MN: That the liberal states on the coast have better social elements.
DQ: That is a social class function as well because a place such as Massachusetts is much richer than Alabama, so again you are not comparing apples with apples. You have to drill down deeper and have to look at affluent middle-class people who are religious or not.
MN: So, you are saying that religion can’t affect that.
DQ: I am not saying that.
Religion and human rights
MN: It is, in places where religious is more powerful. It is, as you are saying, in the global South, such as Southeast Asia and Central America, and Sub-Saharan Africa. Those are the places precisely where is at its strongest. Because what religion preys on is that the people focus on survival values and when people are focusing on survival values they find comfort in religion, and as people move away from survival values, towards self-expression values then societies move away from religious values and toward secular-rational values. So, what you’re saying is correct but implications for religion are not good.
DQ: What you’re saying there is partly true but there is also a compliment to religion in some ways because, obviously, if you are living in very poor circumstances, religion gives you comfort. That is an extremely good thing. But look at the secular societies, they take a lot of their religious foundations for granted. So, for example, there is a big debate right now over the Taliban in Afghanistan. They must abide by universal standards. Where do universal human rights come from? They come from the idea that everybody is created morally equal and in the Western world, that cannot be found in secularism. You look at atheist philosophers like John Gray, they recognise perfectly well that if we are the accidental by-products of evolution we are not all created morally equal. We are simply well-organised atoms.
MN: Where morality comes from is, evolutionary things like empathy, compassion, reciprocity, cooperation …
DQ: And what about competition? Competition is a huge part of our evolutionary background as well.
MN: Those are the things that evolved into an expression of human rights. And what we are gradually doing in secular societies is moving away from the idea that those rights are [created] by supposedly supernatural commands that you should do something that is clearly not rational, but simply something that someone wrote in a book a couple of thousand years ago, and moving towards more recognition of individual rights and increasingly of the rights of non-human animals, and that is a positive thing.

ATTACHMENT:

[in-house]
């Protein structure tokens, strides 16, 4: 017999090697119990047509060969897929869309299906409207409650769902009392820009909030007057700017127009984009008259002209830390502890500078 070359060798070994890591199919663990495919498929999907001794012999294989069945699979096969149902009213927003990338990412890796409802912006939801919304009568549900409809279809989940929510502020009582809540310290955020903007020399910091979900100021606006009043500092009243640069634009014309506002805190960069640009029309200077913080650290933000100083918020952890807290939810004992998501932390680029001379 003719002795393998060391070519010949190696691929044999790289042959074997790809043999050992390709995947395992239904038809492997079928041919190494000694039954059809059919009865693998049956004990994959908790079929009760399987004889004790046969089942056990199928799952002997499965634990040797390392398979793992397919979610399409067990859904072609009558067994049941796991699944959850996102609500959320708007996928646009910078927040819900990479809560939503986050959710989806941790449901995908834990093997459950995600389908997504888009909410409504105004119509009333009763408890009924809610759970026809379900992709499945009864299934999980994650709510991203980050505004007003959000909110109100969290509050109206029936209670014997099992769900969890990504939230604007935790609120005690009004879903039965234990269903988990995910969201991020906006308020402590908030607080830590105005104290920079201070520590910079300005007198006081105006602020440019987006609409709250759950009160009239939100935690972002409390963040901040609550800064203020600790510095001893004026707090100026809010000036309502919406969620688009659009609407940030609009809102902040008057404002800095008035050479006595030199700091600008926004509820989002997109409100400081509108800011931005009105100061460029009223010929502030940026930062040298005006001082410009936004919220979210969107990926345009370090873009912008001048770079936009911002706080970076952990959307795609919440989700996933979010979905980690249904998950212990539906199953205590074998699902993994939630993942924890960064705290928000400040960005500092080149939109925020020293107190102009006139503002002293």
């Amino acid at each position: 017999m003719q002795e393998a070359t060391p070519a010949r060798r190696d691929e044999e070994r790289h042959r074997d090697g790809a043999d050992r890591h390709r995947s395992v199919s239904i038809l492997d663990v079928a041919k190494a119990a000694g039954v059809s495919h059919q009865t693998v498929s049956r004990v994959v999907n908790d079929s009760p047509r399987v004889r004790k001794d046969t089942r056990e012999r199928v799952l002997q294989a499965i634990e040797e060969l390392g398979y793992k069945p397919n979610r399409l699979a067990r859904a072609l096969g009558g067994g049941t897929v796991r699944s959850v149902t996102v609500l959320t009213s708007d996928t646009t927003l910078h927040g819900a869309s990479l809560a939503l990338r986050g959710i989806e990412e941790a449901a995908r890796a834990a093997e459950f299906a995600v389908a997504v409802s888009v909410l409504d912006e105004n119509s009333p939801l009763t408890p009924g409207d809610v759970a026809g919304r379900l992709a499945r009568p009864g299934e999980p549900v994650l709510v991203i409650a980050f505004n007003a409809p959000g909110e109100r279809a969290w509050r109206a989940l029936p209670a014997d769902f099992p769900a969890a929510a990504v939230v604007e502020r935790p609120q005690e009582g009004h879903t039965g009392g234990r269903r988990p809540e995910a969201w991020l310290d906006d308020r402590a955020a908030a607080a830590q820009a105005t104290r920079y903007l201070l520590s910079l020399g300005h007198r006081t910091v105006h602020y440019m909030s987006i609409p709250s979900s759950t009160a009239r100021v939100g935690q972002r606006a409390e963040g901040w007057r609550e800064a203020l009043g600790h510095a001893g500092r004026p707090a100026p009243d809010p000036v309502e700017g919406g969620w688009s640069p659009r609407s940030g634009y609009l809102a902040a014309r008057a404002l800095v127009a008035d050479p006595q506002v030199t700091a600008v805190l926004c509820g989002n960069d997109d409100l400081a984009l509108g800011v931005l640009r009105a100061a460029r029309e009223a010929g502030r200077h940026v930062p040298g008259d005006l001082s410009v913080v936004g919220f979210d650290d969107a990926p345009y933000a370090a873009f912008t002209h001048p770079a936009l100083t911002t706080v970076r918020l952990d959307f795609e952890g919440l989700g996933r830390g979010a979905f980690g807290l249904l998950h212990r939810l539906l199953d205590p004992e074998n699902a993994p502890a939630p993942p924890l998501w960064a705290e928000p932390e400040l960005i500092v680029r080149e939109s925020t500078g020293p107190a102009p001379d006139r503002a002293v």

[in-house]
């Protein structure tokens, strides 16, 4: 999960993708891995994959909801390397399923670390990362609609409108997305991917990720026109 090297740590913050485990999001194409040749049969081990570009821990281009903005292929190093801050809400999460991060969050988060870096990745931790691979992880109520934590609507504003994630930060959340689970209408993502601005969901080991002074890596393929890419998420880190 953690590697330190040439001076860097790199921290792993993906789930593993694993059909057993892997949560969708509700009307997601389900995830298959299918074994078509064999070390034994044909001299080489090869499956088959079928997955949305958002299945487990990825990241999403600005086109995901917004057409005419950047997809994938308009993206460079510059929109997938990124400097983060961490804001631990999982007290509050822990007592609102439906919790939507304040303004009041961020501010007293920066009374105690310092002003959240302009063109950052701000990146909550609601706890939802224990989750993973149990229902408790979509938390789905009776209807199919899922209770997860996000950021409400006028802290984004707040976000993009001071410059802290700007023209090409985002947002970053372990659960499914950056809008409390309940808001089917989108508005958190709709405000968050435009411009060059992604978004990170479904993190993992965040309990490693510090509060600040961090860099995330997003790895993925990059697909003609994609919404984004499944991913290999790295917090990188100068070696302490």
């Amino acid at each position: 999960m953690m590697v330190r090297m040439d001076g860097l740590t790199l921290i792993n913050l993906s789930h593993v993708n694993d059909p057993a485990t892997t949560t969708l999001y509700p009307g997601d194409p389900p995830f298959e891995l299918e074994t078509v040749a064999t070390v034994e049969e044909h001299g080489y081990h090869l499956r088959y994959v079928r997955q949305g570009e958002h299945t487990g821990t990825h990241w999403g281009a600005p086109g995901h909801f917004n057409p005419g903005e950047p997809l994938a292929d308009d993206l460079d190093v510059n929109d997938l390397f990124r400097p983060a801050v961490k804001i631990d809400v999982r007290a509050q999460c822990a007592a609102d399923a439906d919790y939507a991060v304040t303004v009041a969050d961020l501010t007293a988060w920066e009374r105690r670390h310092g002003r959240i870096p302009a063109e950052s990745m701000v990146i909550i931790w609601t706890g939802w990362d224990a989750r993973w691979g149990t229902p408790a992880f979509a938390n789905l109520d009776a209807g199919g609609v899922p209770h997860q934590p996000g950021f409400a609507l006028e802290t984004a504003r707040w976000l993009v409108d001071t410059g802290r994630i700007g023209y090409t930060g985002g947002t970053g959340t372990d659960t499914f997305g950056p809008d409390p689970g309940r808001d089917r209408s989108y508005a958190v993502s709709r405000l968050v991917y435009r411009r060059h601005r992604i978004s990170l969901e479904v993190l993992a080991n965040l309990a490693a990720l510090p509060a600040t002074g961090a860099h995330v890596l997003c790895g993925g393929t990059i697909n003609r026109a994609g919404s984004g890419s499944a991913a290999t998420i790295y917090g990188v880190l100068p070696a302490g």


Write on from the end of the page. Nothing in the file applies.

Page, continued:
DQ: Society organised in explicitly atheistic lines like Soviet Union and China, are hardly models of human rights, are they?
MN: No, because they are authoritarian.
DQ: The Soviet Union, is the first society in history to organise itself specifically on atheistic lines, and it was anti-religion. China under Mao, down to the present time is the same, North Korea is the same. These are not the bastions of human rights whatsoever. These are the only societies, by the way, in history that have organised themselves on specific atheistic lines. Again, no bastions of human rights by any stretch. If you look at Europe, for example, after World War II, you have the rise of Christian Democracy. And Christian Democracy and its view of human rights heavily influence the Universal Declaration on Human Rights and also the European Convention on Human Rights. These have [an] extremely Christian bedrock which any objective secularist is willing to acknowledge. The literature is absolutely full of the Christian Democratic influence upon these documents. So, basically, the kind of atheism and secular liberalism you are talking about is trading on hundreds of years of moral foundations laid down by Christianity and by the belief that we are all created morally equal, which does not arise from atheism. You are talking about evolutionary morality. Yes, human do cooperate, but humans also compete because the law of competition is very much part of evolution as well. And if you look at human history, competition and survival of the fittest, the powerful dominating the powerless, that’s absolutely part of nature and of the natural order.
The record of Christianity
PK: Just before we give Christianity the credit for all of developed Western thinking, sometimes it was “do what I say, rather than do what I do”, you look at the Borgia popes and you look at the Crusades where the human rights of people of the Islamic faith were certainly denied by the Crusaders, so Christianity has not been perfect in the implementation of the philosophy that you say it is the foundation of.